ROTATION (ZiPS projections: IP, FIP)
Ian Kennedy (201, 3.81)
Trevor Cahill (200, 3.98)
Wade Miley (180, 3.65)
Brandon McCarthy (119, 3.56)
Patrick Corbin (177, 3.94)

If we’re going to credit the Dodgers for their starting pitching depth, we can’t ignore the Diamondbacks, who could go eight deep themselves with Tyler Skaggs and Randall Delgado standing by and Daniel Hudson poised to return from Tommy John surgery this summer. Skaggs stands above nearly any other prospect in the potential for a big contribution this year, given his combination of talent and opportunity (McCarthy’s a very good pitcher when healthy, but he’s a DL regular; Corbin is fine as a fill-in, but Skaggs has more upside). There’s no Kershaw-type Cy Young candidate here. But this is a very good rotation that’s even better than it looks by superficial stats, given the hitter-friendly environment of Chase Field.

Master bullpen tinkerer Kevin Towers has made changes there, too, adding eight figures’ worth of Heath Bell (yikes) and Rockies castoff Matt Reynolds in the hopes of catching lightning in a bottle the way he did with frontline setup man David Hernandez. We’re always watching the interplay of pitching and defense, and that could be a mixed bag: The double-play combination of Hill and Pennington will be one of baseball’s best, and Prado’s a big upgrade over stone-handed Chris Johnson. But Eaton will be a busy man this season, flying into the gaps to cover for Ross and especially the cement-footed Kubel.

A combination of natural positive regression and big years for new guys Prado and McCarthy thrusts Arizona into the thick of a pennant race.

Another decent-but-not-quite-good-enough season and subpar performances from the likes of Ross and Pennington leave Towers wondering if going conservative was the right play after all.


LINEUP (ZiPS projections: AVG/OBP/SLG)
SS Everth Cabrera (.240/.314/.317)
3B Logan Forsythe (.234/.326/.347)
1B Yonder Alonso (.263/.337/.402)
LF Carlos Quentin (.259/.355/.479)
RF Will Venable (.246/.317/.407)
2B Jedd Gyorko (.253/.312/.398)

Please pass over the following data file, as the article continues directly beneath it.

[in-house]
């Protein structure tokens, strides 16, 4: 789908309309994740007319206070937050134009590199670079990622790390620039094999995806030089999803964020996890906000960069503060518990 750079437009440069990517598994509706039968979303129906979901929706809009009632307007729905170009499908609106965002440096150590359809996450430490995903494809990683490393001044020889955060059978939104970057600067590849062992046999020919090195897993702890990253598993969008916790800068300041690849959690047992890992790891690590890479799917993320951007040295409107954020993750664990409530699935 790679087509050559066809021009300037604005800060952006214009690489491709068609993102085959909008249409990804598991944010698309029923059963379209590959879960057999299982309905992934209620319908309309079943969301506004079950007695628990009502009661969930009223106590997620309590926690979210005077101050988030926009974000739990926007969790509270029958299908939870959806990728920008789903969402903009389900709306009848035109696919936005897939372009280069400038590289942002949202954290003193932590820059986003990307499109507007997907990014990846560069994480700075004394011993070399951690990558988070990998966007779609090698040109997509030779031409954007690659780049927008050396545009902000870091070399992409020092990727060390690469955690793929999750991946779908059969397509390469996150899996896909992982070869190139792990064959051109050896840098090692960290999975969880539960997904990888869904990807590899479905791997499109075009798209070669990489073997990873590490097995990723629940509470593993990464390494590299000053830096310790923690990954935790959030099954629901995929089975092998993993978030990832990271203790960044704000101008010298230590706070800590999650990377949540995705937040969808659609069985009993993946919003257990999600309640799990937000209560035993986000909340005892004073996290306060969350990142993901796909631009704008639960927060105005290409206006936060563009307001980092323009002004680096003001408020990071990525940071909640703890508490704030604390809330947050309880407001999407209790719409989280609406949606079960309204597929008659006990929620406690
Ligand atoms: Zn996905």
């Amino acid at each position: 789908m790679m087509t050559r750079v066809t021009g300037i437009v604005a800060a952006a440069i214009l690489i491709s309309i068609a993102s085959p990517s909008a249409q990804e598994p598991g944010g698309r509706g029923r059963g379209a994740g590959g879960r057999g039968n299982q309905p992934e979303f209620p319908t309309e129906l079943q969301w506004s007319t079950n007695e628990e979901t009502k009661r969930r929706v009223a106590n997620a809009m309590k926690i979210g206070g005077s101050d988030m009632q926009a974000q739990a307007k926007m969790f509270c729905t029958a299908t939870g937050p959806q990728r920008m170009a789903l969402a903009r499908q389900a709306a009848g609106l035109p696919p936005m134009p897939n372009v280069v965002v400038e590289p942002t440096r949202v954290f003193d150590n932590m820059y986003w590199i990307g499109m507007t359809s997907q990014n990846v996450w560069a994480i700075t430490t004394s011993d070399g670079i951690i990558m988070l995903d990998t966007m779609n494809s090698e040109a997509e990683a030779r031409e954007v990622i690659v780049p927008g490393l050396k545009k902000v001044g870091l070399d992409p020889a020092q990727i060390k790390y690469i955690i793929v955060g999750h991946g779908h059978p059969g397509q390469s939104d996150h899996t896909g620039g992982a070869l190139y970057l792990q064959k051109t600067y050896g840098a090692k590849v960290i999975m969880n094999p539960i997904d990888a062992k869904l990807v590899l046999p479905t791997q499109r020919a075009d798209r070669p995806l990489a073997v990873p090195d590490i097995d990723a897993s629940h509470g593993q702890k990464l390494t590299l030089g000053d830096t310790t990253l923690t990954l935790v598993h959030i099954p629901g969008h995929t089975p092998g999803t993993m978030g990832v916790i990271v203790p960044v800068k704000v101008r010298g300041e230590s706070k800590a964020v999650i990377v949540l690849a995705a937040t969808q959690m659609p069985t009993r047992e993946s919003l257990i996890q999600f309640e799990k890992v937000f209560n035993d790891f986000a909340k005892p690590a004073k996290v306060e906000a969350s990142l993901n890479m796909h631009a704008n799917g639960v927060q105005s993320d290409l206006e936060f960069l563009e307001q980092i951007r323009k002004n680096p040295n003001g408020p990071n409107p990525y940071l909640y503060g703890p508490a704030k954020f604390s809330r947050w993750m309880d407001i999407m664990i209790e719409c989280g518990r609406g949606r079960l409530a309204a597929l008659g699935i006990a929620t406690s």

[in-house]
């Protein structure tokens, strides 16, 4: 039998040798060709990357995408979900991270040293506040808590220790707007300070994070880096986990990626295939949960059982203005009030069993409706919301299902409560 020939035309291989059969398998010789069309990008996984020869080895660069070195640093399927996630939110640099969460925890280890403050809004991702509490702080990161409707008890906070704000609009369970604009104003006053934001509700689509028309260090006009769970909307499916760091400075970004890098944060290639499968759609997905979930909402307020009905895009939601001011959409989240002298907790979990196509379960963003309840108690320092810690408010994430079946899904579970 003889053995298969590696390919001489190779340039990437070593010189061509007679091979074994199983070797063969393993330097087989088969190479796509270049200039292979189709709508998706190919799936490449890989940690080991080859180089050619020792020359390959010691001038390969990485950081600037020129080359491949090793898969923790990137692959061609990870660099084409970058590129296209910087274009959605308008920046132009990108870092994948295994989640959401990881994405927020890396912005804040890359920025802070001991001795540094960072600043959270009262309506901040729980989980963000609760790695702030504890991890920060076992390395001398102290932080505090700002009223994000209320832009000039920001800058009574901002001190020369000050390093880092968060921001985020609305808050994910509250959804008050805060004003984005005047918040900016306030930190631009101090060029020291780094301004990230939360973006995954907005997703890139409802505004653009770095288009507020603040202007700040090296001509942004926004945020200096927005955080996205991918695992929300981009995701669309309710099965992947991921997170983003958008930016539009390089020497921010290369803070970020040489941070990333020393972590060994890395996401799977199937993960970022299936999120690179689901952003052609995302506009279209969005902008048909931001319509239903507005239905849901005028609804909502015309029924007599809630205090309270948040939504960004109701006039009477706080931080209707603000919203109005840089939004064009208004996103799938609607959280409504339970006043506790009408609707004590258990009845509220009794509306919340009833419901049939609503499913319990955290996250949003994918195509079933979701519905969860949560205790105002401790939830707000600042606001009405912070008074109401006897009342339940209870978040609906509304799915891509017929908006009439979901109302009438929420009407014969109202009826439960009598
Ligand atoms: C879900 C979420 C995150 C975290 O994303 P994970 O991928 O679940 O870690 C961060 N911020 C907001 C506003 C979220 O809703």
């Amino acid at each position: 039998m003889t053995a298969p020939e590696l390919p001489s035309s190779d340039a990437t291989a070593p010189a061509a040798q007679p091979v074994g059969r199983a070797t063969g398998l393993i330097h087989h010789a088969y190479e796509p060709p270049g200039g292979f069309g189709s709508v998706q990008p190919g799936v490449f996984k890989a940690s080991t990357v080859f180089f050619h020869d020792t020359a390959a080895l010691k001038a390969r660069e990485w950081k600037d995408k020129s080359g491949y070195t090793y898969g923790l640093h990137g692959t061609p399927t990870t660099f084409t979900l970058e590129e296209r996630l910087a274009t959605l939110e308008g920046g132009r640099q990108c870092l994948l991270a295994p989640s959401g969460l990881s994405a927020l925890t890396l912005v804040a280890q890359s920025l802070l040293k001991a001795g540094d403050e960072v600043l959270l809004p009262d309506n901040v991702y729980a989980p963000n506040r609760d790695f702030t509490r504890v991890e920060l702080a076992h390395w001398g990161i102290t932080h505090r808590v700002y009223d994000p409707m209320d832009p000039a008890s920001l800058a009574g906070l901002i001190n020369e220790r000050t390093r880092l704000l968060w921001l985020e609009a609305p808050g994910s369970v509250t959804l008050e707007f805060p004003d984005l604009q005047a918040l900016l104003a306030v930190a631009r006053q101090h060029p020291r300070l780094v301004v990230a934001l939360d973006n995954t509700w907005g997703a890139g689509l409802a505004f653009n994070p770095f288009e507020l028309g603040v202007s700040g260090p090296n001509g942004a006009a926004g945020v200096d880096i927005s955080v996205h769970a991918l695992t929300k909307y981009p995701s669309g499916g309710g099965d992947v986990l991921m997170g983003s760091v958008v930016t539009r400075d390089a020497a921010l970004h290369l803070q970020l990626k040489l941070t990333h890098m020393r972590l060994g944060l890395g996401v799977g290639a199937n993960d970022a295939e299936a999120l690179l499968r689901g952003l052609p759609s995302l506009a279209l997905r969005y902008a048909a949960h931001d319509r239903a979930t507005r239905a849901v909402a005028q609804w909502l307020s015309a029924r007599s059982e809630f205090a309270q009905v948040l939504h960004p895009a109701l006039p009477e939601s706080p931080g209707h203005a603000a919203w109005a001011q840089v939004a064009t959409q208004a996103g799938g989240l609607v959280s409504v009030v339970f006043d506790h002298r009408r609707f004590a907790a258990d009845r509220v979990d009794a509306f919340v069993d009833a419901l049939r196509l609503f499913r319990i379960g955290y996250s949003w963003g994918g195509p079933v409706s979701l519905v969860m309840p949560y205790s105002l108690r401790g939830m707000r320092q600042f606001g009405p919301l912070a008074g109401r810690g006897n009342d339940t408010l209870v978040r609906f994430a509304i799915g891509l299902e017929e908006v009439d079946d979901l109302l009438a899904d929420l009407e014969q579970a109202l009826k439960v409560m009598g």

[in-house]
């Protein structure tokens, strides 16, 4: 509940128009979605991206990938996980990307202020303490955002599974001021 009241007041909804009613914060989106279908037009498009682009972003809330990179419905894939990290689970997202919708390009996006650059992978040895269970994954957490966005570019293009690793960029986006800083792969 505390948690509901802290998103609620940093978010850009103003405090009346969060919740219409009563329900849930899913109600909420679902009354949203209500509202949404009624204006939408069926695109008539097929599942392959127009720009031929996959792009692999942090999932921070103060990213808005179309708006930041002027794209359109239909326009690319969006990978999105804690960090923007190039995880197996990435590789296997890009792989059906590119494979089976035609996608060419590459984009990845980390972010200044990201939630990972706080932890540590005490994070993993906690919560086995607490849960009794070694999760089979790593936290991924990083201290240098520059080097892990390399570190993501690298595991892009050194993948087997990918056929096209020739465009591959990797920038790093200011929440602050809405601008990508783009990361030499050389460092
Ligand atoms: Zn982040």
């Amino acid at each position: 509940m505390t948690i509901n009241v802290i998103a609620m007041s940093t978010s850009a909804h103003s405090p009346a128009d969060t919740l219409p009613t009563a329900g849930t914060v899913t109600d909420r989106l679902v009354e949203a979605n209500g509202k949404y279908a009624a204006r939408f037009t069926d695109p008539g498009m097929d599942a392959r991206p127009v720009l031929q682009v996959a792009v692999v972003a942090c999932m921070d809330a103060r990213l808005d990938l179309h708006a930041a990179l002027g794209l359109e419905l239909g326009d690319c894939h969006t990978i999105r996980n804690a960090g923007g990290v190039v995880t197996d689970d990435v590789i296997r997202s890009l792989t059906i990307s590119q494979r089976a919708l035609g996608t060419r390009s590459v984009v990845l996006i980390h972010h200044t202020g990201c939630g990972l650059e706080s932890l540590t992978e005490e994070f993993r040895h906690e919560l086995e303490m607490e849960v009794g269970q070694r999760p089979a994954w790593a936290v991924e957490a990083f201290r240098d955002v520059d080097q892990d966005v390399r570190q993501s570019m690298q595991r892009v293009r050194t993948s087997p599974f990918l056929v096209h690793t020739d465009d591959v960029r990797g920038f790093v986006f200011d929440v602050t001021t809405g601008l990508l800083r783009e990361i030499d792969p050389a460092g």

CF Cameron Maybin (.246/.313/.375)
C Nick Hundley (.227/.291/.365)

Losing your best player (by 100 miles) for at least the first month of the season is a pretty lousy way to start. Given how thumb injuries often linger, Chase Headley’s spring injury could have even deeper implications, especially if the Padres were keen on selling high on their best player given his diminishing trade value the closer he gets to free agency.

There are reasons for curiosity, though, if not necessarily optimism. Gyorko has played his way (24 homers and a .328/.380/.588 in 92 games at Triple-A last year) into the starting second-base job, and he could provide significant pop for a lineup that badly needs it. The Friars have to hope for more from Maybin and Hundley, two up-the-middle players signed to team-friendly (at the time) long-term deals who haven’t produced as expected. Yasmani Grandal will bolster the lineup when he returns in late May from a PED suspension. Contributions from Grandal and Alonso would be most welcome given the dire state of the starting rotation sans Mat Latos.

More broadly, it’s a weird limbo time for the Padres. They own one of baseball’s top farm systems, but most of that talent’s in the low minors, much of it on the pitching side. Pulling a complete teardown the way Houston did is risky, and there’s value in maintaining credibility with fans even if contending is a long shot. But the temptation to trade a healthy Headley, maybe even Quentin in year one of an attractive three-year deal, might be too much to pass up … even if it drives season-ticket holders crazy.

ROTATION (ZiPS projections: IP, FIP)
Edinson Volquez (154, 4.12)
Clayton Richard (164, 4.29)
Jason Marquis (110, 4.69)
Eric Stults (116, 4.48)
Tyson Ross (108, 4.34)

Don’t let the Petco Park–enhanced numbers fool you: This could end up being the worst rotation in the game. Only two of the starting five have ever thrown 200 innings in a season, and both Marquis and Richard are essentially replacement-level starters. Ross and Stults have never so much as thrown 100 major league innings in a season. Things will hopefully get better later this year, with Cory Luebke and Joe Wieland expected back after Tommy John surgery, and Andrew Cashner — the fireballer who cost the Padres promising young first baseman Anthony Rizzo — due back … sometime. Throw in former Red Sox prospect Casey Kelly and the team’s pitching could at least improve a bit in the second half.